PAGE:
For me, it’s essential to get to know a character, especially a lead, so that they come to life on the page. Writing through the eyes of DCI Helen Lavery in my first two novels was like second nature. While Helen is very different from me, she is a working mother who juggles her home and work life balance. I could relate to that and build her character on that basis.

Creating the male lead of DI Will Jackman for my new series was much more challenging and took me back to basics. I pulled on my favourite male fictional characters and analysed their behaviour; writing down the elements I liked and that fitted with what I was trying to achieve, disregarding the ones that didn’t. I considered the male influences in my own life: my father, my brothers, my husband and my friends. I spoke to a lot of serving police officers and detectives to see what their working/home life was like. And slowly the foundations of Jackman’s character were laid. But even then, as I was writing I was constantly saying to my husband, “How would you react to … What would you say to…” for validation that I’d got him somewhere near.

What was your first job and has it influenced your writing?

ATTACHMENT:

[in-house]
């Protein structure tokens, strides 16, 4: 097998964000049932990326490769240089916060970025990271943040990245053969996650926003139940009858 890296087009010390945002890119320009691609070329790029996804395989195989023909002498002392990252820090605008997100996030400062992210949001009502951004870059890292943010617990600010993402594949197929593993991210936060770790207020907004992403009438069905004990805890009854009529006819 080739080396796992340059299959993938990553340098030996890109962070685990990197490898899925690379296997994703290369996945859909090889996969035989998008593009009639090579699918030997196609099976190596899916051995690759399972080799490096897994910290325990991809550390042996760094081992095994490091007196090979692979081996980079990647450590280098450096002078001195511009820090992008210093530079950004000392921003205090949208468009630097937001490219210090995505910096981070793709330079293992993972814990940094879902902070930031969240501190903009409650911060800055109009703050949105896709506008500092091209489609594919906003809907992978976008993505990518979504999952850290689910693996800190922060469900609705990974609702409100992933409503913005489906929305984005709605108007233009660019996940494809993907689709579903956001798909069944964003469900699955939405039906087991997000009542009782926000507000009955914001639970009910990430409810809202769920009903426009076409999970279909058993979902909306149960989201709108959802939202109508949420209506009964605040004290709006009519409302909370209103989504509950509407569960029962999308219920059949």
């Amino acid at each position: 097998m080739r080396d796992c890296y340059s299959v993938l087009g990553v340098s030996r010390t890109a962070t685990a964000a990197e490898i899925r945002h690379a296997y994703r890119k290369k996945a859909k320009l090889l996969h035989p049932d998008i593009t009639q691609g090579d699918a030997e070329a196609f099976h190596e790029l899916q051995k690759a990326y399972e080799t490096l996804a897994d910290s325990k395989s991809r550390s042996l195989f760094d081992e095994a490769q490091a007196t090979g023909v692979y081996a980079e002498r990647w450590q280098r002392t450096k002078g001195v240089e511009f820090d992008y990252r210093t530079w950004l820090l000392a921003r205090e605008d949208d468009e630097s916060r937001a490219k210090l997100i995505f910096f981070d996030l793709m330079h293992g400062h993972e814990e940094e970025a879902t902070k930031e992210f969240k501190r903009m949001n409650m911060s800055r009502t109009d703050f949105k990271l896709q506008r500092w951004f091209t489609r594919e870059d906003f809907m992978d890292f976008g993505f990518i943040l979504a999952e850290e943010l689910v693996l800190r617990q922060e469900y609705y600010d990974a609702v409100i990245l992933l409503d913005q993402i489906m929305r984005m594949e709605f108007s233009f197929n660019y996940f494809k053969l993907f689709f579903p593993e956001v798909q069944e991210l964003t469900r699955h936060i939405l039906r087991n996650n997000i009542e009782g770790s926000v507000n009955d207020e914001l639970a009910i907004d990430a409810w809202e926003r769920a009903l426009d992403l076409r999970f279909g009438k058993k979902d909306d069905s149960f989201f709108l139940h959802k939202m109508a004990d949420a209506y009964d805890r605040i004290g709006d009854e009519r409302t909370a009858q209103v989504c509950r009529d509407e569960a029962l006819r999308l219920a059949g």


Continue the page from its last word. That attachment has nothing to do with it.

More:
Ironically, my first job (apart from delivering newspapers in my early teens) was as a receptionist for a small marketing newspaper. At the time, I had no inclination to become a writer and was in awe of the journalists there. I was in my forties before I discovered my own love of the pen!

What are you writing at the moment?

I’m just starting the edits for The Lies Within, the third book in the DI Will Jackman series, which is scheduled to be released on 2nd May 2017.
What advice would you give to anyone wanting to become a crime author?
Read voraciously in and around the genre you intend to work with and try to write something every day, no matter how short. When your script is complete, send it to people you trust to give you honest and constructive feedback, then rework until it is the best you can do before you submit.